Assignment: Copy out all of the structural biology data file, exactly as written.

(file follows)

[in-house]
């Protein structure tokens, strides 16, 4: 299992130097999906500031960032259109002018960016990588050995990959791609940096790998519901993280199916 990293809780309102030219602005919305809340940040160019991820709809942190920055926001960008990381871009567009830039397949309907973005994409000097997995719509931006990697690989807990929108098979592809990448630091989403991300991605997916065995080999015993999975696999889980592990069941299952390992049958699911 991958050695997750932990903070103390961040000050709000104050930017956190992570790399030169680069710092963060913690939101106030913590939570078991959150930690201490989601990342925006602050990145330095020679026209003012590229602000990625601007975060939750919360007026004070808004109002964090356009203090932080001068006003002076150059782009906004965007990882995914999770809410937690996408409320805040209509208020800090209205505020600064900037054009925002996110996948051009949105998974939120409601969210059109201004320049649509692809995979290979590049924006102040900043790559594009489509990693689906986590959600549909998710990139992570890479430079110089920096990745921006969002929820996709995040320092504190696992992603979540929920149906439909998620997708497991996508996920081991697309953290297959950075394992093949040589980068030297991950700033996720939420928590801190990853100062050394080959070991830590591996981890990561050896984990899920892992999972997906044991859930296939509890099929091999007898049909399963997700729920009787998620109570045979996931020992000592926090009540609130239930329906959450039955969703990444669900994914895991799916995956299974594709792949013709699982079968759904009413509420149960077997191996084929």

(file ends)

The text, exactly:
[in-house]
């Protein structure tokens, strides 16, 4: 299992130097999906500031960032259109002018960016990588050995990959791609940096790998519901993280199916 990293809780309102030219602005919305809340940040160019991820709809942190920055926001960008990381871009567009830039397949309907973005994409000097997995719509931006990697690989807990929108098979592809990448630091989403991300991605997916065995080999015993999975696999889980592990069941299952390992049958699911 991958050695997750932990903070103390961040000050709000104050930017956190992570790399030169680069710092963060913690939101106030913590939570078991959150930690201490989601990342925006602050990145330095020679026209003012590229602000990625601007975060939750919360007026004070808004109002964090356009203090932080001068006003002076150059782009906004965007990882995914999770809410937690996408409320805040209509208020800090209205505020600064900037054009925002996110996948051009949105998974939120409601969210059109201004320049649509692809995979290979590049924006102040900043790559594009489509990693689906986590959600549909998710990139992570890479430079110089920096990745921006969002929820996709995040320092504190696992992603979540929920149906439909998620997708497991996508996920081991697309953290297959950075394992093949040589980068030297991950700033996720939420928590801190990853100062050394080959070991830590591996981890990561050896984990899920892992999972997906044991859930296939509890099929091999007898049909399963997700729920009787998620109570045979996931020992000592926090009540609130239930329906959450039955969703990444669900994914895991799916995956299974594709792949013709699982079968759904009413509420149960077997191996084929």